Pads Connected to Large Copper Areas
Large copper areas act as Heatsinks and therefore connecting a component pad to one as in the graphics above would most likely result in Tombstoning.
To solve this issue ensure a track of a similar size is connected to both pads (as in the graphic above). In addition, there should be at least 0.25mm of track before it connects to the copper area, in fact the longer the better.
If high power is involved then use a similar solution as above (Track to the Pad Issues),
Via in Pad
As miniaturisation of electronics continues so does the available real-estate on PCB to place components and run tracks etc.
One solution is to place Via Holes in component pads, however, the Solder will Wick/Escape down the hole resulting in an uneven Wetting Process.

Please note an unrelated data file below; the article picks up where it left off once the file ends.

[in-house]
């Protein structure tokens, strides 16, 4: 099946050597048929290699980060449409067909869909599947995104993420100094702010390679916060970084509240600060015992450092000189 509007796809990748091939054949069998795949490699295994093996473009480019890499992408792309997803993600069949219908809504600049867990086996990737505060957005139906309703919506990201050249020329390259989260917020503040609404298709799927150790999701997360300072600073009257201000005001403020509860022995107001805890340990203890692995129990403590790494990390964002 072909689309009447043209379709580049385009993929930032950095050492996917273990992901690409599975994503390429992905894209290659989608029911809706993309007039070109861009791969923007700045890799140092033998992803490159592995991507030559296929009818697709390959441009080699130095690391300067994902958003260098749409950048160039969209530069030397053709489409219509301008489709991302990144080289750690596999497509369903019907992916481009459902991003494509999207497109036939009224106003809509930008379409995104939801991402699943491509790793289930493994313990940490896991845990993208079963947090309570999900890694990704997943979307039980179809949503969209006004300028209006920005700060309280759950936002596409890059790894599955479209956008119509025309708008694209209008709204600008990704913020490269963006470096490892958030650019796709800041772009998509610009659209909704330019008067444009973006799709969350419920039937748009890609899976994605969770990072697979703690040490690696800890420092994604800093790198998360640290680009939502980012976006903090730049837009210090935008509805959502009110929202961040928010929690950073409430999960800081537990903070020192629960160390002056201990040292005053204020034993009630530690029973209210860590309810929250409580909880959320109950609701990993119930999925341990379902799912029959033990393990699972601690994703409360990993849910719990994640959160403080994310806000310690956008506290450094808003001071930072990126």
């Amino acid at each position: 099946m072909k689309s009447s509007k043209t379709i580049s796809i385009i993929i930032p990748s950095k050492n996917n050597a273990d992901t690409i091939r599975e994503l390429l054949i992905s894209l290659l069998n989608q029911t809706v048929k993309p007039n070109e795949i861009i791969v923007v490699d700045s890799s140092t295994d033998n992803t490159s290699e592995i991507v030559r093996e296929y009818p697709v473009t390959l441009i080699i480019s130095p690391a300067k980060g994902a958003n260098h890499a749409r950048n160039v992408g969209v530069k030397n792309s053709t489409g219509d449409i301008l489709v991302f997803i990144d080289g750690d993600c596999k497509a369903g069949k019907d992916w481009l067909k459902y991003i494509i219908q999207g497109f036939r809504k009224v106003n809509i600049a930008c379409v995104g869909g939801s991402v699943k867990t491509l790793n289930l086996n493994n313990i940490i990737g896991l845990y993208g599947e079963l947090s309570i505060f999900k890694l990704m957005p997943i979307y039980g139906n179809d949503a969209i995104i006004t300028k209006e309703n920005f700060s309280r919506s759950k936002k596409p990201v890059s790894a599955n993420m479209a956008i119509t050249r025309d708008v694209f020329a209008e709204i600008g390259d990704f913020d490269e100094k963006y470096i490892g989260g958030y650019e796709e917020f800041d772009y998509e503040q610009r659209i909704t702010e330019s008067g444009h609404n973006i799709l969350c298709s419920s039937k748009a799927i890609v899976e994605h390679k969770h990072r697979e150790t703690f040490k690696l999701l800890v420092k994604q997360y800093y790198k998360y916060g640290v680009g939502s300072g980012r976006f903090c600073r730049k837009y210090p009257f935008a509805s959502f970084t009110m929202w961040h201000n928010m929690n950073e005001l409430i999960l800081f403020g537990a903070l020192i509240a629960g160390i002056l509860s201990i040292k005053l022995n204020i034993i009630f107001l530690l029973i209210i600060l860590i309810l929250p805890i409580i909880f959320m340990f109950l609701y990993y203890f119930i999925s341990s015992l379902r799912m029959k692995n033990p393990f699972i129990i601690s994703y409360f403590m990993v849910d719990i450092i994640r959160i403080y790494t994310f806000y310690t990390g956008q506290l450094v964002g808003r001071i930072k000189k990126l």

Even if both component pads have Via Holes in them there is still a high chance of one completing the Wetting process before the other depending upon what the Via Hole is connected to and Tombstoning may still occur.
Also with Via Holes in pads there is the issue of having sufficient Solderpaste to fill the Via Hole and still attach to the Component terminals during the Reflow process.
The graphics show Via Holes in component pads, as the Via Holes are unfilled the Solder Paste will Wick/Escape into the holes and may result in Tombstoning or unsoldered an component terminal.
Via Filling is one solution and will help reduce the risk of Tombstoning.
However, moving the Via Holes at least 0.25mm from the component pad edge to the edge of the Via Hole is a more reliable solution.
Shape and position of Pads
If the size of the pad is too big, it could cause shifted or rotated components or Tombstoning.
If the position of the pads differs too much from what is needed for this specific component, then the result of the soldering process will be most likely bad.
The best solution is to use IPC standard Pad shapes and sizes to avoid issues like this, compare the Pads of your CAD system to those recommended in the IPC standard. This you can also check by using our PCBA Visualizer as this is a standard check shown in the Assembly Checker.